4. Seamus_murhpy_pj-harvey_-recording-in-progress_-2015.-an-artangel-commission.-_1_int

    While we wait to take our turn to become a sort of strangely sanctioned voyeur as PJ Harvey records her ninth album, thinking about what’s ahead feels peculiar. Essentially, we’re going to see PJ (Polly Jean) Harvey, her band, producers Flood and John Parish, a photographer and two engineers making an album in a Something & Son-designed box, formed of glass that allows visitors to see in, while the musicians can’t see out.

  5. Atelierbingo-list-int

    Up to the point when I opened Atelier Bingo’s new zine Wogoo Zoogi I’d never wondered what two aliens in heated conversation might look like. Having had a read I can now confirm that the answer is “they are speaking, singing very strangely, and they have a hair on their tongues." The newest bout of work from French illustration and surface design duo Adèle Favreau and Maxime Prou is a wonderful celebration of playful, dynamic, abstract art; blending shapes, colours and patterns in a glorious puddle of chaos thinly disguised as alien chat. In fact, it’s everything we’ve been led to expect from the pair, who we’ve dolloped praise on in the past.

  6. Faigahmed-carpets-list-2-int

    Faig Ahmed is an Azerbaijani artist doing remarkable things with carpets. He takes traditional Azerbaijani rugs – enormous, beautiful intricate creations – un-weaves them, and reconstructs them to create new patterns and shapes, subverting traditional usage of rugs as domestic objects to be walked all over, and rejuvenating them with optical illusions and techniques reminiscent of contemporary internet art. 

  7. Slavs_tatars-loveletters-home-int

    The work of Slavs & Tatars is awash with unlikely cultural references, balloons, archives and carpets. Identifying “the area east of the former Berlin Wall and west of the Great Wall of China” as the focus of their work, their projects are generous, engaging and genre-crossing. Starting as a reading group before shifting into making their own work, Slavs & Tatars have recently been working on a continuation of their Long Legged Linguistics project, a multi-faceted study of language as a source of emancipation. The somewhat secretive collective were kind enough to tell us more about this and their “bazaar” approach to making work.

  8. Davidbatchelor-october-13-int

    If you go down to the Whitechapel Gallery anytime between now and early April you’ll be sure to come across a huge breadth of work chronicling the adventures of the black square, from 1915 all the way up to the present day. It’s fairly monochromatic, as you might expect. Upstairs, however, things get drastically more colourful – especially once you come to David Batchelor’s specially “disrupted” issue of October, one of the most respected art journals out there, first published in 1976 and edited by esteemed writers Michel Foucault, Richard Foreman and Noël Burch.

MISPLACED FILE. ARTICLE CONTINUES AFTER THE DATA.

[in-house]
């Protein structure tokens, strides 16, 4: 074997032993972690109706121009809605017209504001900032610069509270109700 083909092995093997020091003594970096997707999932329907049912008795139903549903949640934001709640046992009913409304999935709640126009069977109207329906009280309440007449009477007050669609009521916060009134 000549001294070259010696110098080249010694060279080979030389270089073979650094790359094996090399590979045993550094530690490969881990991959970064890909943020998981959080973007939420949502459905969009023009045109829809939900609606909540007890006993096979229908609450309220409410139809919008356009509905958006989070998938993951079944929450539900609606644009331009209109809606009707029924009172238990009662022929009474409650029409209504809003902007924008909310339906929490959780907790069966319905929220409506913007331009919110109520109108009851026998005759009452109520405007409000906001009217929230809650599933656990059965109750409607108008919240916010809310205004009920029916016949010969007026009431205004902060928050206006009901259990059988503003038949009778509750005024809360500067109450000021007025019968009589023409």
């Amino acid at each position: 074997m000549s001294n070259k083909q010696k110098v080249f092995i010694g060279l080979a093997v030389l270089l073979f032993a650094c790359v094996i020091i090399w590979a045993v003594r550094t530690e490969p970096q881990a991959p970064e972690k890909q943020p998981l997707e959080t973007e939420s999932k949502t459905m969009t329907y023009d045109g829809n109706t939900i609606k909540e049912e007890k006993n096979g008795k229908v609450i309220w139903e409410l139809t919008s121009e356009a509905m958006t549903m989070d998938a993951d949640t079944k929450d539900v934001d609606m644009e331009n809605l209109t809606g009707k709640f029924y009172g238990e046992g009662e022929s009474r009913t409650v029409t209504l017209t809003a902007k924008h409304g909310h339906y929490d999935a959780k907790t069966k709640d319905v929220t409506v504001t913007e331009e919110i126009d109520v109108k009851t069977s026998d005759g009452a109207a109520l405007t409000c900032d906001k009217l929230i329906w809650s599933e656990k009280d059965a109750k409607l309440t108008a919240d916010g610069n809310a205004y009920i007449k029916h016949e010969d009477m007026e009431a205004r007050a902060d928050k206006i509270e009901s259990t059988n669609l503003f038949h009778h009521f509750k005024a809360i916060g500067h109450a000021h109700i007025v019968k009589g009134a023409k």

9. Alexdacorte-easternsport-1-int

    Perennial student artist Alex Da Corte has qualifications, residencies and awards coming up to his eyeballs having studied Film, Animation and Fine Arts at New York’s School of Visual Arts, Printmaking and Fine Arts at The University of the Arts, Philadelphia and then a cheeky MFA in Sculpture at Yale. Busy guy!

  10. Duane_hanson_-_karma3

    Karma Books have just published a catalogue of Duane Hanson’s post-humous exhibition Flea Market Lady. Shown at New York’s Gagosian Gallery, Duane’s flea market ladies are taken from real-life characters and cast in bronze. An incredible feat of observation and skill, his work captures the character of his models and creates a very real atmosphere of flea-ing. Karma have kindly let us publish an extract from the imaginary conversation Maurizio Cattelan has with the artist in the foreword to the book:

  11. Hdl5_copy

    Hubert de Lartigue paints photo-realistic portraits that “serve the beauty” of his models, and his muse. He considers “emotion and soul” the most important part of a painting and spoke to us about his working process, inspiration and the impact of his muse, Octavie.

  12. Main_10.00.34

    If I won the lottery I’d open a gallery, and when I opened my gallery I’d totally rip off everything that David Kordansky Gallery does. From the big stuff like the very well-curated, cool list of artists they represent, to the impeccable printed matter they produce, to the matter of their easily navigable and well designed website – these guys are celebrating people’s work in the best way possible.

  13. List

    For all its simplicity – the limited use of colour, the seemingly straightforward shapes – there’s something about the work of Jens Wolf that’s undeniably intriguing and complex. Bringing to mind the likes of Josef Albers and Frank Stella, his abstract pieces set off their precise geometry with deliberate imperfections that add a human element to its formality. With his first London show opening in March, we had a chat with him about the creative process, the evolution of his work and why his London is forever foggy.